This story’s got a few great actors, so I’m going through them one at a time.
Son Ye Jin plays Gae-In, the female lead. Even though the story is really rushed and Gae-In is kind of an out there character to begin with I think she did a great job portraying her. There is a rough patch for me when Gae-In finds out Jin-Ho isn’t gay (what? It happens in like ep 6, it’s not a big horrid surprise, that’s only the first half of the story). She gets over it really fast and just keeps going. Like I said I get that that’s just the kind of person Gae-In is supposed to be, but it didn’t feel quite right there. I think that issue is more with the writing than the acting though. Her work in this show is consistently great and I really enjoyed watching her act.
Lee Min Ho is Jin0Ho, the male lead. Have I said lately that he’s my favorite Korean actor (or one of my favorites, Choi Si Won is showing himself to be pretty good too)? I think he has the most flawless performance in this show, and I really can never say enough good things about him. You might remember him from “Boys Over Flowers”, in which he was also the male lead (Jun Pyo). Lee Min Ho is fun to look at, and in this show he has to pull on a larger range of emotions and has shown himself as a very capable actor indeed. I hope he gets another award for his work here.
Kim Ji Suk and Wang Ji Hye play Chang Ryul and In-Hee respectively. They both do a good job. Ji Suk is great at playing Chang Ryul as a total jerk, an arrogant prick, and a kind and cuddly guy. His character hits a massive range of behaviors and emotions, and I like it. Whenever they want an attitude change from him though they just show him drunk, and it’s kind of a cheap writing trick. Ji Hye does a pretty good job as In-Hee, but her character is the same from start to end, so she doesn’t show much range at all.
I just wanted to mention this actor, even though he doesn’t have much of a role: Im Seul Ong. His name isn’t familiar, right? Seulong? He’s a member of the idol group 2AM. As far as I know this is his debut as an actor, and I think he did a really good job. The overly goofy role of Tae Hoon (one of Jin-Ho’s assistants) gave him a memorable start, but after his character is the hysterical comic relief early on he kind of becomes a wall flower later in the show and makes a comeback as a more emotionally based person later. I think the problem there is the writing though. It shows he can play a wide range, but the character was kind of all over the place. I hope he does more acting in the future, apart from Lee Min Ho he was the most fun to watch ^^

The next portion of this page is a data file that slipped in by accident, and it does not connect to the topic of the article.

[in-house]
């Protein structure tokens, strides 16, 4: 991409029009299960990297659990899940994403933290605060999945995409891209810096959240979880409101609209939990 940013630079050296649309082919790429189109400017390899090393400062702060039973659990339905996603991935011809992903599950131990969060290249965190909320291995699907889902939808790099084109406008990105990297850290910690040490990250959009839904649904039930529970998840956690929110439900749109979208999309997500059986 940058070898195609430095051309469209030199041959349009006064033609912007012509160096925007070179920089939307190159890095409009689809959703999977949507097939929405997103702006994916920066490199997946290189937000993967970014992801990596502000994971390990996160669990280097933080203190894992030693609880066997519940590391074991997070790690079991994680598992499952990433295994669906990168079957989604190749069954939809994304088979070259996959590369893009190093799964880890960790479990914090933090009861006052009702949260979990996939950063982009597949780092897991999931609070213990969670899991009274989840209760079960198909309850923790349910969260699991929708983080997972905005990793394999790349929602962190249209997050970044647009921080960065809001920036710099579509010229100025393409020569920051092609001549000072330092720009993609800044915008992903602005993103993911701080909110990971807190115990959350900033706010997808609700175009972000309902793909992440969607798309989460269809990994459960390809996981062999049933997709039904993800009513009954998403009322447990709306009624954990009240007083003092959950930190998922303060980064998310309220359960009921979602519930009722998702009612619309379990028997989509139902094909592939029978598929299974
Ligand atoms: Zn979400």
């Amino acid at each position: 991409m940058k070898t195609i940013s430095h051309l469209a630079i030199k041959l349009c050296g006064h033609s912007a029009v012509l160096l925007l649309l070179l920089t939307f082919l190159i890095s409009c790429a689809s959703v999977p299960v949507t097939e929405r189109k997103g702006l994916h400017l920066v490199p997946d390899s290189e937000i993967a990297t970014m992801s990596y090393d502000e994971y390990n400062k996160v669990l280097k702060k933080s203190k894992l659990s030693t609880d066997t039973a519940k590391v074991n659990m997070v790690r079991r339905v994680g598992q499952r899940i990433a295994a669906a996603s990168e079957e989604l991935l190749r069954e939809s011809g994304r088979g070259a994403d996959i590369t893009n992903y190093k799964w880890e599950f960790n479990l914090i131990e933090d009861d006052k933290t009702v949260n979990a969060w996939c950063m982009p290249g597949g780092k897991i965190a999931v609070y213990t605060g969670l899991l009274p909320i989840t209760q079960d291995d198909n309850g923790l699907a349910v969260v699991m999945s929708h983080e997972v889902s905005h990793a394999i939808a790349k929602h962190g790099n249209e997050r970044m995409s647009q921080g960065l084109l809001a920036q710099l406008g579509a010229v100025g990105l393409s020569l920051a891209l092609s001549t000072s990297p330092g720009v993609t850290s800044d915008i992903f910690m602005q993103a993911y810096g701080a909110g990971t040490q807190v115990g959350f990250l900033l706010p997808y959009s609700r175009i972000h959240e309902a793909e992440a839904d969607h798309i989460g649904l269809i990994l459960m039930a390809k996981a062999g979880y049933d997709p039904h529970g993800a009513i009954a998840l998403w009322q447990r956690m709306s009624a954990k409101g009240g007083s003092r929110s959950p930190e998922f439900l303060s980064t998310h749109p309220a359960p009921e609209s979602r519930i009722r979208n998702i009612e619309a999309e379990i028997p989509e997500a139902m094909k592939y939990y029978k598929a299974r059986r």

Invisible directing, always a good choice. There isn’t anything that stands out as “Oh, that was a great camera trick”, but the story has a very natural feel. My only complaint I have I’ll mention later, since I’m not sure if it would fall under directing or writing. I think directing, but I’ll post it separately just in case. Like I said the directing wasn’t especially inventive, and I don’t think I saw anything new, but they made good use of space and got an excellent performance from their actors. The continuity was even quite impressive, which is one of those weird things I’m picky about.
There is a cameo later in the show by Yoon Eun-Hye, my personal favorite actress who has starred in such hits as “Coffee Prince” and “Palace” (aka “Goong”). This is worth mentioning because if you can’t read Korean you won’t get the joke. When her, Jin-Ho and Gae-In are sitting together in a cafe the director went through a lot of trouble to show her coffee cup. If you pause it before her hand covers the logo you will see written in Konglish (when the Korean alphabet spells out English words it is called “Konglish”, at least that is what all of my professors call it) “Coffee Prince”. As I said that was the name of the coffee shop in Eun-Hye’s greatest hit show. It’s a real chain too, you can even visit the one they filmed in, it’s an operational coffee house that kept everything as it was in the drama with autographs from the cast.
Ok, here is what I wasn’t sure about: the transition of time in the drama is HORRIBLE. I’m not sure if it was the director or writer who was supposed to figure out first how to show this, but in the end both dropped the ball. You’d have to see it to understand. One minute it’s day, the next it’s midnight and so on. I think they really needed to find a way to keep track of time within the drama so the viewer isn’t lost.
All in all this is a good show. It’s definitely not kid-oriented, like a lot of Korean dramas. Indeed, I don’t think kids who are too young would understand the story at all. It’s a drama for an older audience, but I understood and enjoyed it just fine. Despite my complaints it really is a good show. Other than the acting quality and the writing (which was pretty good in parts) it doesn’t stand out over other dramas. I can think of dramas I’d rank higher than this one, but it’s not horrendous. It’s… pleasant. It’s not amazing, it’s not horrible, it’s a good thing to watch if you’re bored or killing time.
I know you probably wouldn’t count this as a show since it’s a Variety show. I forgot to warn you that since I want to work on Variety shows at some point after college I tend to watch them more than dramas. I’ll review a couple of dramas for you later on (it’s 2AM here so I can’t exactly say tomorrow, but I need to sleep sometime), but for now this is what I have. I don’t usually review Variety shows, but after watching a few episodes I have some comments (I think it’s still being filmed?).